AUKUS, Two Years Later

AUKUS, Two Years Later

Last fall, CIPS held a conference on AUKUS, the defence agreement among Australia, the United Kingdom, and the United States. The conference proceedings have now been published as a themed issue of International Journal, Canada’s pre-eminent outlet for international affairs and global policy analysis.

Designed to deter Chinese power in the Indo-Pacific, AUKUS both reflects and reinforces ongoing strategic shifts in the region and beyond. And it is this long game that we should keep in mind as we see observe the two-year old pact facing multiple political complications in the U.S. Congress.

Dubbed “the most important security alliance America forged in decades,” AUKUS in fact arose from an Australian idea to bring the three countries’ defence industries closer together. Organizationally, the partnership is set up into two pillars. Pillar 1 deals with transfer of nuclear submarine technology among the partners, with an eye on developing and producing a fleet of nuclear-powered “AUKUS submarines” for use by both the Royal Navy and the Royal Australian Navy. AUKUS Pillar 2 still awaits a major news conference but is known to revolve around other advanced (but non-nuclear) defence technologies such as hypersonic weapons, artificial intelligence, and quantum computing. What the pact therefore offers is a series of megaprojects in a technical sense – massive, complex ventures that take decades and cost billions of dollars. We are also talking about sustained joint involvement of diverse ministries and public agencies – a whole-of-government approach – within, as well as across, the three nations.

For the partnership to begin to work as advertised, U.S. lawmakers in Congress must first pass three key authorizations. One is a Canadian-style exemption for Australia and the UK from Washington’s export control regime, such that sensitive defence technologies can be shared more swiftly. The other two authorizations are for the sale of Virginia-class submarines to Australia and for Australian participation in the US submarine industrial base. (Here, the key roadblock is a group of Senate Republicans who want Congress to put America first, meaning spend additional monies on US submarine production so that it can more easily absorb the AUKUS deal.)

Importantly, support for AUKUS is not confined to the three member states. Japan, the Philippines, Singapore, South Korea and Taiwan have all greeted the pact as a welcome contribution to the Indo-Pacific security order.


Predictable and predicted, these legislative snarl-ups are not fatal to the pact and will likely be resolved sooner than many think. But what about a Trump – or Trumpist – comeback in 2024? The stakes of the presidential elections could not be higher. The possibility of civil disorder is real, as is a sharp turn towards authoritarianism. More Trumpism would also mean more quasi-isolationism and unilateralism in foreign policy, possibly including withdrawal of support to Ukraine and NATO against Putin’s Russia.

Yet, even in this extreme scenario, AUKUS would likely survive. Few causes today unite the U.S. political class – from traditional Republicans to MAGA-style populists to all sorts of Democrats – as effectively as opposition to China’s rise. Add to this a long-standing bipartisan desire for the strongest possible military, and we have good reasons to expect continued investment in the trilateral partnership as a means of countering Beijing’s bid to expand its sphere of influence.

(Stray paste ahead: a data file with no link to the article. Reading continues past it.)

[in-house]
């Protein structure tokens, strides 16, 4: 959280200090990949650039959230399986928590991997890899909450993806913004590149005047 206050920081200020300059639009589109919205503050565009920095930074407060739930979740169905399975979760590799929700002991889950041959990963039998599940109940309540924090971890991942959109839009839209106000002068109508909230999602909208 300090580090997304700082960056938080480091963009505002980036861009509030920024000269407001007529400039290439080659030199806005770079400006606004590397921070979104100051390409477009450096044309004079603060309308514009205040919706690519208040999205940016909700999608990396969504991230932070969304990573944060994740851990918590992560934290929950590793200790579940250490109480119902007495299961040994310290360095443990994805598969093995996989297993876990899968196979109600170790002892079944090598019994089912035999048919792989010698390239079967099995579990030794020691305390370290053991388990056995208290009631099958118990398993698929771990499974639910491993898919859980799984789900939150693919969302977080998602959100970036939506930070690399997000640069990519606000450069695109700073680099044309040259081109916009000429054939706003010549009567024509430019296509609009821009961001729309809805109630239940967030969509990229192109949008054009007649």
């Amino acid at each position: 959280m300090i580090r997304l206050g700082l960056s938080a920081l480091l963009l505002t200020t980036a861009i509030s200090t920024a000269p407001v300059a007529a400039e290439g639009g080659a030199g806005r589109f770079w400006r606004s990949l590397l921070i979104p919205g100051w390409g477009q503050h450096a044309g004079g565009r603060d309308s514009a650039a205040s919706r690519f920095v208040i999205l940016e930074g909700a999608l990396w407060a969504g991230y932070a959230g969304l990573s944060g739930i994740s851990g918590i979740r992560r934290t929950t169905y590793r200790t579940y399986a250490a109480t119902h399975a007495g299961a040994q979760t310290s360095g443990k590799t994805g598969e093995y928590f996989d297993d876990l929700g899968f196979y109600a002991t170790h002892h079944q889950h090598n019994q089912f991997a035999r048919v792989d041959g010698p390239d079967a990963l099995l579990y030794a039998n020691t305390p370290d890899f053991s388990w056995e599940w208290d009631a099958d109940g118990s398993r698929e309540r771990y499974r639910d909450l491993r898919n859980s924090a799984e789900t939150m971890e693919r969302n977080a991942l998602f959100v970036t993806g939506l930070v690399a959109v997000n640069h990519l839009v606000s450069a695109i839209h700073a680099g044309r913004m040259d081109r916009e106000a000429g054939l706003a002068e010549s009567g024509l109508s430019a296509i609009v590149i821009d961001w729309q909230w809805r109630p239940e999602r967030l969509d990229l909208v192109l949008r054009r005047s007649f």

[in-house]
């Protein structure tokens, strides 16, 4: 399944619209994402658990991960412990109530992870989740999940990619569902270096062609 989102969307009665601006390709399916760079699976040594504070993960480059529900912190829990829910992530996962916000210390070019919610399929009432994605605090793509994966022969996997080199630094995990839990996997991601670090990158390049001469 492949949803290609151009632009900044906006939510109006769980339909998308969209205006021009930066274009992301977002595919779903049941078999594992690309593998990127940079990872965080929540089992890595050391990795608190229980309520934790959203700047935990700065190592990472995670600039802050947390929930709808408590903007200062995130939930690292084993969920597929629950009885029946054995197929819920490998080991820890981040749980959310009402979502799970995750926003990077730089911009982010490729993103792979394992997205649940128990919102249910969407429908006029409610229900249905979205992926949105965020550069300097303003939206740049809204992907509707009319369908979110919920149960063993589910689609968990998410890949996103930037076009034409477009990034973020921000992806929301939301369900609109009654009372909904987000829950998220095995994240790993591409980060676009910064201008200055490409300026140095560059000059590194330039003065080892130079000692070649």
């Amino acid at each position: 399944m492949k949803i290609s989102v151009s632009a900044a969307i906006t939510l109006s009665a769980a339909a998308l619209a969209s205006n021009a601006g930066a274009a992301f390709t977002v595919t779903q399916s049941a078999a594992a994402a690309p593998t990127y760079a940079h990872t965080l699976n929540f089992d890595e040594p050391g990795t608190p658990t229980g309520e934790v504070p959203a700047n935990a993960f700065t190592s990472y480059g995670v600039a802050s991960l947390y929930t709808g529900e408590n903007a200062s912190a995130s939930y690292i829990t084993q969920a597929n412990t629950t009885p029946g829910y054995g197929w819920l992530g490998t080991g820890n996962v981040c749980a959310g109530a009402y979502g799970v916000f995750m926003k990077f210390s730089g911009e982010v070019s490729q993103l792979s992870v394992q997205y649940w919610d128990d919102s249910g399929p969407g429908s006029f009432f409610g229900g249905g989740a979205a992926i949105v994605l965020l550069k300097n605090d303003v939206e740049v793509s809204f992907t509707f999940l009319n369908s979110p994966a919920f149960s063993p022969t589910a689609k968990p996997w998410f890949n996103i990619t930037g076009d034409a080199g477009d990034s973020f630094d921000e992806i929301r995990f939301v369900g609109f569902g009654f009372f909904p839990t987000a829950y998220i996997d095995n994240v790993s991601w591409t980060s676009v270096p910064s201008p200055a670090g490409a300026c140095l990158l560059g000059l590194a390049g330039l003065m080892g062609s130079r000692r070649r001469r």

Canberra and London will stay the course, too. In Australia, the main political parties are united in boosting the pact’s benefits while minimizing its risks and costs. In the UK, where Labour is likely to win the next election, AUKUS is solid because it fulfils the nation’s long-standing foreign policy goals: a “special relationship” with the US and a meaningful contribution to global security.

Importantly, support for AUKUS is not confined to the three member states. Japan, the Philippines, Singapore, South Korea and Taiwan have all greeted the pact as a welcome contribution to the Indo-Pacific security order. The same goes for Canada and New Zealand, who are already in the intelligence-pooling Five Eyes partnership with AUKUS nations. In fact, now that Washington officials are touting Pillar 2’s “open door” policy, some of these countries – perhaps even France – could soon be lining up to formally join at least some of the pact’s policy processes.

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Wind in the sails of the trilateral partnership is blowing from India, too. Rather than voicing concerns about nuclear non-proliferation and regional arms racing, New Delhi continues to tacitly support the partnership. This is crucial for the long-term success of AUKUS because the strategically nonaligned India has considerable power to make or break any U.S.-led strategy for deterring China. An aspect of this power is presently on display over Ukraine: New Delhi’s unwillingness to join Western sanctions against Moscow is one of the many reasons why Putin continues to wage his war.

The region’s other major players, including key ASEAN states such as Indonesia, Malaysia and (the US treaty ally) Thailand, are much more wary about the pact. Yet the accelerating US-China rivalry will continue to push them out of non-alignment and into making a strategic choice. Just a few days ago, we saw this process at work in Hanoi, where President Biden and his Vietnamese hosts held a press conference to remind the world that former foes can become strategic partners of the “highest tier.”

AUKUS indeed faces political challenges today, and the next year may bring even deeper problems. Implementation plans will change for other reasons as well. However, the prevailing geopolitical winds portend rather well for the future of the pact.

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